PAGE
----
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Topics: Teamwork

Precision in Workplace Communication: Important vs. Urgent

Posted by Tracey Britton on Oct 1, 2015 3:24:57 PM

The words we use to express ourselves in the workplace dictate so much of what gets done and when it gets done. If you send a colleague a draft of a report you need back Wednesday by noon at the latest, you wouldn’t ask them to return it “sometime mid-week,” because if it arrives Thursday at 9:00 am, that’s too late. It’s about precision. But our vocabulary can get sloppy, and in today’s fast paced work world there are two words that are conflated constantly: urgent and important.

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Topics: Time Management, Workshops and Training

Face Your Biggest Workplace Challenge with the Help of a Leadership Coach

Posted by Tracey Britton on Aug 27, 2015 11:42:33 AM

Whether it’s public speaking, writing, managing others, giving feedback, or receiving feedback, we all have an area in our work lives that we don’t enjoy, and avoid at all costs – and it can impact the way we progress in our careers. At Edgework Consulting, we love the challenge of working with coaching clients to help them face and overcome these obstacles. We call it getting to your stretch zone – that area beyond your comfort zone but before you get to your panic zone. It’s safe in your comfort zone and terrifying in your panic zone; but there’s the tiny area between the two where growth happens. You’re still safe, but looking over that ledge you’re seeing possibilities you never imagined. A good coach can get you to your stretch zone, and act as a safety, giving you the confidence to lean further over that ledge by knowing that someone will be there to grab your hand should you slip; it allows you to lean a little further, see more, and take that step into the unknown.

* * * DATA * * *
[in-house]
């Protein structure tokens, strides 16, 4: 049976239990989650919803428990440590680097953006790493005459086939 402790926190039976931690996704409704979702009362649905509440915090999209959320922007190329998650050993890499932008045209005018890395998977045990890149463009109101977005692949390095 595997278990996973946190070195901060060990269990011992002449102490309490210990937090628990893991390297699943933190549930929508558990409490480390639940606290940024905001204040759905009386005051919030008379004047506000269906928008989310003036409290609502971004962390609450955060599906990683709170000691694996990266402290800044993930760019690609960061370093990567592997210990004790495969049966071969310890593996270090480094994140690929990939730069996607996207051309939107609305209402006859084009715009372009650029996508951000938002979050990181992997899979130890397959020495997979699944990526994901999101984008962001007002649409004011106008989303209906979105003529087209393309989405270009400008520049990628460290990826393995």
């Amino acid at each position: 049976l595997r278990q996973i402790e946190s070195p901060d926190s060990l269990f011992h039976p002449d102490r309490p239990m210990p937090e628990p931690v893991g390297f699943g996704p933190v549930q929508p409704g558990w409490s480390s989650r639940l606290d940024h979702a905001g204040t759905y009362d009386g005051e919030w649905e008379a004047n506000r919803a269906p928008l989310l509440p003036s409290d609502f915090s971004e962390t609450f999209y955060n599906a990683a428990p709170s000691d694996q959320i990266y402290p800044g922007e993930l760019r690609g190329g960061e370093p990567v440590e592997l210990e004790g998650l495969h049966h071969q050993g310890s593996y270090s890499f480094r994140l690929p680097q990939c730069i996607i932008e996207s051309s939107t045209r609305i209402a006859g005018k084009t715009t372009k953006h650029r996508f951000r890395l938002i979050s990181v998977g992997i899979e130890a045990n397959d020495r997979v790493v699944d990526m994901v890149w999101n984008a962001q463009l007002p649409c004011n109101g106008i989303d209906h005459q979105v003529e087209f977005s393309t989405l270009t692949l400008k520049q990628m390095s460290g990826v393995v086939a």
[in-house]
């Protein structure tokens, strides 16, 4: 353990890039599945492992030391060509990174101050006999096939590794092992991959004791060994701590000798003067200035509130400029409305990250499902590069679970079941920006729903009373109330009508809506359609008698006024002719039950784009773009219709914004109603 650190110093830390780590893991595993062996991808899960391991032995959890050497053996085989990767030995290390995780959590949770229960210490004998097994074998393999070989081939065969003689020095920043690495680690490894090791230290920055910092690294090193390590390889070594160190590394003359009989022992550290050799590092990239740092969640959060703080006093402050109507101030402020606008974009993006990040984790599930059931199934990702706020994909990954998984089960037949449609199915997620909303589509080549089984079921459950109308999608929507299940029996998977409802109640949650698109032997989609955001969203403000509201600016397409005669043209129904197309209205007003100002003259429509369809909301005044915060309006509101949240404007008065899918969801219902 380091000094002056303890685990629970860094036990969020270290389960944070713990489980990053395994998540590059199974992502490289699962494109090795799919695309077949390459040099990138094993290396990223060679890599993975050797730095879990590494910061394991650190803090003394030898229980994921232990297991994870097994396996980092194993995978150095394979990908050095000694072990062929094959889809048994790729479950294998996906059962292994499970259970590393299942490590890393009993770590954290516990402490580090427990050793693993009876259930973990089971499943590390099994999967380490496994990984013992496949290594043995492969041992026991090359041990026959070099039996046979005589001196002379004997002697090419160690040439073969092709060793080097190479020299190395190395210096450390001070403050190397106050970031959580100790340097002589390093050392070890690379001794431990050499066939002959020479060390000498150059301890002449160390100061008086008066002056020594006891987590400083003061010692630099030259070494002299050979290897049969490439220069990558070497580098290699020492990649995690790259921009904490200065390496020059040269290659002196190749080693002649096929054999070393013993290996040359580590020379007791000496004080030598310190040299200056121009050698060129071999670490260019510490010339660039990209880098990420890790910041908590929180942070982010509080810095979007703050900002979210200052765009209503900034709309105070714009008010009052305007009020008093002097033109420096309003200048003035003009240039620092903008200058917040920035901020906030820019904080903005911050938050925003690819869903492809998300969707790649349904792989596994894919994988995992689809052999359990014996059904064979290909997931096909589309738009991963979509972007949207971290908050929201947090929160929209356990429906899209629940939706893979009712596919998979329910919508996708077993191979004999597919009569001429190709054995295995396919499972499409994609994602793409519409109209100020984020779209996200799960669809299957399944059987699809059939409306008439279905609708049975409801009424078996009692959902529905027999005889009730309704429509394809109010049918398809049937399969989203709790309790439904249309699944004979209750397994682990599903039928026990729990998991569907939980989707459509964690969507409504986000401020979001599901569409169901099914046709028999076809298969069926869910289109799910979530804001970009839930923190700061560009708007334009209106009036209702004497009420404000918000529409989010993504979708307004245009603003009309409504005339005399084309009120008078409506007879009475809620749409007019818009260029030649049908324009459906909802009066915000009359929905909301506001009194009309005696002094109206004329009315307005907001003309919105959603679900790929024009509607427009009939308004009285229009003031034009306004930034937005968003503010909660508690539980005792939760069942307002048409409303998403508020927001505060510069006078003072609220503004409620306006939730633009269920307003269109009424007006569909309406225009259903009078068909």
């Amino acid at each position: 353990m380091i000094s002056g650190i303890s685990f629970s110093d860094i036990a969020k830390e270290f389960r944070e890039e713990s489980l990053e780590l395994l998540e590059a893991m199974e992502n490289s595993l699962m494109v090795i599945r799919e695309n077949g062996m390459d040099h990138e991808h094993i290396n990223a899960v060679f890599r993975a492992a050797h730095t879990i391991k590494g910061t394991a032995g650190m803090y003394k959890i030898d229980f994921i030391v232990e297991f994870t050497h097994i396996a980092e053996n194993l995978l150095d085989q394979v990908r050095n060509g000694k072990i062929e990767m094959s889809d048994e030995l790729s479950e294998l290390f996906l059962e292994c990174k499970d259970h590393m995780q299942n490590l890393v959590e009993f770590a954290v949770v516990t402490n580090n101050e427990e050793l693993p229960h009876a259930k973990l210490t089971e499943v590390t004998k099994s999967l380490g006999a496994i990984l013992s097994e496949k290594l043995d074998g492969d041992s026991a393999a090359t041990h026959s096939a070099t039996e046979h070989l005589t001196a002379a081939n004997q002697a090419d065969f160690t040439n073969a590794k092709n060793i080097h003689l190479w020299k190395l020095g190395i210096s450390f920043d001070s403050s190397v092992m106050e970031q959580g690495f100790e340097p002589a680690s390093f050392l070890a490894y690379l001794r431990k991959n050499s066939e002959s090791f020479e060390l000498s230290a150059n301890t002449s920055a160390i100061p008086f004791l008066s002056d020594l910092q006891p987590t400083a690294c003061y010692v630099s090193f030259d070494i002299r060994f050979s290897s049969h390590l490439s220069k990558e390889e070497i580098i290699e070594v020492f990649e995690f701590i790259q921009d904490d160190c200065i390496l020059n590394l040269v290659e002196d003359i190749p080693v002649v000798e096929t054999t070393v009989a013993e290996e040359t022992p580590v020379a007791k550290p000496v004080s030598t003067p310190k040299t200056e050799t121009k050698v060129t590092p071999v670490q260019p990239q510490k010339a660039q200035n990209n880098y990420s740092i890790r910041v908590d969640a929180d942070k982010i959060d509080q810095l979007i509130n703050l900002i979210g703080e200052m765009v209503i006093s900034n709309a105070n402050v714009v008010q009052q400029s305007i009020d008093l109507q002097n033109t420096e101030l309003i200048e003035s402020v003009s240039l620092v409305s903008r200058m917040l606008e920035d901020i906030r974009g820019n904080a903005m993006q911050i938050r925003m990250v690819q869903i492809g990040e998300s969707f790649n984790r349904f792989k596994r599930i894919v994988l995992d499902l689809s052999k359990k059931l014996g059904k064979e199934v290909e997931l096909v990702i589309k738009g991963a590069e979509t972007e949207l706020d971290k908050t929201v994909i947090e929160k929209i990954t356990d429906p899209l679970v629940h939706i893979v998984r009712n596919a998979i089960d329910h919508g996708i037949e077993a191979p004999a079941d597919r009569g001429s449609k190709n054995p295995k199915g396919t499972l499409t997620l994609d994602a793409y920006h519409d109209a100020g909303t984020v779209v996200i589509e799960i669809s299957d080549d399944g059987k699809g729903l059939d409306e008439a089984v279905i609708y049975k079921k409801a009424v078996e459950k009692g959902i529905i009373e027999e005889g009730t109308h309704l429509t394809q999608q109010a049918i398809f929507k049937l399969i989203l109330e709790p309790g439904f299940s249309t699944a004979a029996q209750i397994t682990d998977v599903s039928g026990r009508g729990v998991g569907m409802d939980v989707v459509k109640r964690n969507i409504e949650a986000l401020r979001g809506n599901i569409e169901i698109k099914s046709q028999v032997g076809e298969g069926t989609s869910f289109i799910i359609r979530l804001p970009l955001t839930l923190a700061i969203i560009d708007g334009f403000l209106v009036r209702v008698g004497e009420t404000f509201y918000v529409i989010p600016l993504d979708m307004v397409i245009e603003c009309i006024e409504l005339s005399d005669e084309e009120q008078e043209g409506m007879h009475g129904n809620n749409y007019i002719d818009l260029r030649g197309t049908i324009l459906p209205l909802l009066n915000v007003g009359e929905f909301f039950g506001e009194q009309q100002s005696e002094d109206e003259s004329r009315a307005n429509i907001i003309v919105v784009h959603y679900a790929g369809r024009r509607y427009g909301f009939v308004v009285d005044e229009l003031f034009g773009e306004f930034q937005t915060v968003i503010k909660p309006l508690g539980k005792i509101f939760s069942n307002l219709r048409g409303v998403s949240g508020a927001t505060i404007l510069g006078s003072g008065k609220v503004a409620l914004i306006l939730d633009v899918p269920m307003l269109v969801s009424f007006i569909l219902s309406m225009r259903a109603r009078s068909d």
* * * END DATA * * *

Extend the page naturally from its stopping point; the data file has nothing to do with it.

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Topics: Leadership Coaching

4 Benefits of Learning and Development Programs

Posted by Tracey Britton on Aug 24, 2015 8:40:00 AM

Training, education, learning and development – whatever you call it, a training program for your team will help them work more effectively as a unit. But it’s more than just that – good learning and development programs help teams with cohesion, growth, and problem-solving. Here are four ways your team can benefit from an intentional training program.

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Topics: Workshops and Training